and yet it is generally accepted that: "The Buddha had no teacher for His Enlightenment. "Na me acariyo atthi" -- A teacher have I not -- are His own words. He did receive His mundane knowledge from His lay teachers, but teachers He had none for His a supramundane knowledge which He himself realized by His own intuitive wisdom."

Can anyone explain the contradiction?

Many thanks and have a good day, :)
Had masters in prev lives. Tantras revealed in Akanista.
Vajra Killah Killallaya

The criticisms of others are like wrathful mantras. Fast purification. Welcome it. -can’t remember who

Rion
Posts: 2
Joined: Fri Jul 13, 2018 11:17 am

Re: Reliance on a master

Post by Rion » Tue Jul 17, 2018 9:51 pm

Thanks for all the replies, i am a little more enlightened on the subject! :smile:

Therefore it would not be true to say that a being cannot attain enlightenment in any one lifetime without a master, provided that being has had a master or masters in previous lifetimes.

I think that alongside the myriad distractions and delusions of modern life there are also great opportunities for realization for those with a true desire for such... information being so readily available, although of course discernment is key. Perhaps we live in a time where the role of the master, although incredibly beneficial is less critical than it once was?

I don't have a master, at least not in any formal sense although i have received teachings from highly realized individuals and have thereafter sought out their further teachings in books and on the internet. At the moment this is enough for me but of course who's to say how i will feel in the future..?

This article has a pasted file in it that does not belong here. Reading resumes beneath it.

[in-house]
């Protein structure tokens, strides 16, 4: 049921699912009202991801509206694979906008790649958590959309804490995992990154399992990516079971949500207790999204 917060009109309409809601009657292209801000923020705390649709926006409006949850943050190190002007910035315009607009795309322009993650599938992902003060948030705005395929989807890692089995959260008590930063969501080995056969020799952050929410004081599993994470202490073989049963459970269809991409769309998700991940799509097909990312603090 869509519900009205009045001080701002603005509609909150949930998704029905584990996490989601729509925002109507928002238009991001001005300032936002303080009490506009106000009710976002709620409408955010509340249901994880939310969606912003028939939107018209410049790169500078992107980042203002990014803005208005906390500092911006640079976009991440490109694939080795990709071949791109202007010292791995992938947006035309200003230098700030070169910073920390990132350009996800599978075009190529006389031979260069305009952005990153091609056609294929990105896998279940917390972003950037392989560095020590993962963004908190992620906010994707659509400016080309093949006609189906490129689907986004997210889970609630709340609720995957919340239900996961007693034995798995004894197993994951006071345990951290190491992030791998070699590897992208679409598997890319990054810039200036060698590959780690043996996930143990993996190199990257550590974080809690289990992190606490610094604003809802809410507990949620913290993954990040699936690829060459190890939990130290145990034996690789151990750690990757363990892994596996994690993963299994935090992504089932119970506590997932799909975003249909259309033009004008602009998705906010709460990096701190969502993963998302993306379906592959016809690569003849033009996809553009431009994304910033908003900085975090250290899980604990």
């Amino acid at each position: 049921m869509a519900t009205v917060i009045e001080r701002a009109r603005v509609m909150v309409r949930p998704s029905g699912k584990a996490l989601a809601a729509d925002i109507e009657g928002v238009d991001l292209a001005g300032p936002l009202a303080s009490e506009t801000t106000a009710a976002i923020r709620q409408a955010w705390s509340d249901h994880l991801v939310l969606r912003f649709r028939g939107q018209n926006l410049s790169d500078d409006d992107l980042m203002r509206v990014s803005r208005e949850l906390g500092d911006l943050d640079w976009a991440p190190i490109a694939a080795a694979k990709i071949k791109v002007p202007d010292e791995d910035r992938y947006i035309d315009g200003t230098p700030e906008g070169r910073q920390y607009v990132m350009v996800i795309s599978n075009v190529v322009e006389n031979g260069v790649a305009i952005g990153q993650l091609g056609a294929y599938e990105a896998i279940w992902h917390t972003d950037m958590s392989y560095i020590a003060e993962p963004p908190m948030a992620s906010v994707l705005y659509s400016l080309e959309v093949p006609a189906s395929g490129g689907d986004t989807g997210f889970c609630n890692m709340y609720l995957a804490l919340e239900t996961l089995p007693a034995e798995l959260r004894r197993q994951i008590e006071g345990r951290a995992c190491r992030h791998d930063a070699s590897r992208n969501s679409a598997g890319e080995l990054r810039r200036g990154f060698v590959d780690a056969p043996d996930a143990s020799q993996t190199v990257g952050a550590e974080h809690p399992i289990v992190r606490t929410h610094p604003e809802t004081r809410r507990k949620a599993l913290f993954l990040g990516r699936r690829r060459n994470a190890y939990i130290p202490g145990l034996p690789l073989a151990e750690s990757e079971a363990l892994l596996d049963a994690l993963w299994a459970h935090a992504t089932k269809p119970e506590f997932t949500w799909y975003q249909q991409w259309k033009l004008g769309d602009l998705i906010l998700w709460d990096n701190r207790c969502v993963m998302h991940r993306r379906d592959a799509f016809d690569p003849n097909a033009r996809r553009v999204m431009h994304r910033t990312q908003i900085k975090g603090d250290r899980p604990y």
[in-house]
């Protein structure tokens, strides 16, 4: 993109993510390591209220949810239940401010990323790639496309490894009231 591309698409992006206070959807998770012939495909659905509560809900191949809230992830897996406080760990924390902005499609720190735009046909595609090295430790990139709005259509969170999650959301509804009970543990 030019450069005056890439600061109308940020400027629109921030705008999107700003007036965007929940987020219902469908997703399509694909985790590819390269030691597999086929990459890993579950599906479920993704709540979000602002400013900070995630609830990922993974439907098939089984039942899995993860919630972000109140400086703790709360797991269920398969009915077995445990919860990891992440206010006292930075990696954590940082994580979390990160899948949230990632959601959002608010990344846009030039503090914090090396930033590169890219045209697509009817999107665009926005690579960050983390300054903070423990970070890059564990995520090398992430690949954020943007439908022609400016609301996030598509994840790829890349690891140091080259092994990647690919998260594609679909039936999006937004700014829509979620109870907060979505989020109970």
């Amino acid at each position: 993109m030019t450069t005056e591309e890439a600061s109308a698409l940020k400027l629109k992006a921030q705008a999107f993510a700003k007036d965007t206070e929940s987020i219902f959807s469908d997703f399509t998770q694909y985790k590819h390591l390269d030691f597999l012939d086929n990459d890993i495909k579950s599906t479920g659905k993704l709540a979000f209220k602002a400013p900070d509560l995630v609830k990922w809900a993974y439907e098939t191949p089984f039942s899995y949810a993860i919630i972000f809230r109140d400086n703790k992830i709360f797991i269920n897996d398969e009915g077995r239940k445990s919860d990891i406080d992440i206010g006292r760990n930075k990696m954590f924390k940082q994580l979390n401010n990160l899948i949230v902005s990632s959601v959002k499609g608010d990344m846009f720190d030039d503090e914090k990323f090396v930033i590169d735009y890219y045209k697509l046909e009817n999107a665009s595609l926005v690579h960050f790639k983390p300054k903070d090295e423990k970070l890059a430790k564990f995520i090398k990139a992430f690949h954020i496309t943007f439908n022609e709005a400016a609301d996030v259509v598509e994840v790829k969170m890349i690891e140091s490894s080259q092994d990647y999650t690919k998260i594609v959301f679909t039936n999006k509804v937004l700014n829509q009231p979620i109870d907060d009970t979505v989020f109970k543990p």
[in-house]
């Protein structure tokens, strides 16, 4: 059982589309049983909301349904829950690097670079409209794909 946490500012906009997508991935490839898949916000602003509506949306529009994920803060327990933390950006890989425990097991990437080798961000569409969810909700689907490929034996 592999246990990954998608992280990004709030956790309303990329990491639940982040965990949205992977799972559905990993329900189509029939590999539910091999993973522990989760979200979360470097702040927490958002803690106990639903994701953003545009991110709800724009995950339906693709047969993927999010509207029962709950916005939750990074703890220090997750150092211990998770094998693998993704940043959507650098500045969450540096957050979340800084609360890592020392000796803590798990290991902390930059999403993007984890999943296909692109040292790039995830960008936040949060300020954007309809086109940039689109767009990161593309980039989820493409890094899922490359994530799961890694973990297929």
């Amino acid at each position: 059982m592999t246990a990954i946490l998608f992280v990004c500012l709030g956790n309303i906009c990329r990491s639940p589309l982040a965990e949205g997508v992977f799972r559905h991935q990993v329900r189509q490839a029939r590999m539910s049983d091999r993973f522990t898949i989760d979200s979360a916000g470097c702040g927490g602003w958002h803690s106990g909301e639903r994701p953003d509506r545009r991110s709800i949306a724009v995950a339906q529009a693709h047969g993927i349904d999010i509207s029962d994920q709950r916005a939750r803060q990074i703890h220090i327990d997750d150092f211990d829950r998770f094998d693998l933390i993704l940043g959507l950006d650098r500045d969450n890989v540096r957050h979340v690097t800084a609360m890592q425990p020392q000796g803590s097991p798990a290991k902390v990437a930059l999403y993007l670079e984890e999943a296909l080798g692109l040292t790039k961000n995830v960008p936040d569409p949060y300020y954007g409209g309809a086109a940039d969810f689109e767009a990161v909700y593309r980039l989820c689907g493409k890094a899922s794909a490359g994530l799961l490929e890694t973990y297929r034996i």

Best wishes to all.

User avatar
Josef
Posts: 2151
Joined: Thu Jan 07, 2010 6:44 pm
Contact:

Re: Reliance on a master

Post by Josef » Wed Jul 18, 2018 3:53 am

Rion wrote:
Tue Jul 17, 2018 9:51 pm


I think that alongside the myriad distractions and delusions of modern life there are also great opportunities for realization for those with a true desire for such... information being so readily available, although of course discernment is key. Perhaps we live in a time where the role of the master, although incredibly beneficial is less critical than it once was?
Having a master is far more than having information presented to you.
When one relies on books and the internet as the basis of their path they are missing most of the potency of the dharma, which can only be experienced through the reliance on the Three Jewels in their living form.

Relying on a realized master vs. reading about dharma is like actually being in love compared to watching a romantic comedy.
Kye ma!
The river of continuity is marked by impermanence.
Ceaseless flowing of appearance.
Beautiful and repulsive.
The dance of life and death is a display of the vast expanse.
With gratitude the watcher and the watched pass through the barrier of duality.

Post Reply

Return to “Mahāyāna Buddhism”

Who is online

Users browsing this forum: No registered users and 39 guests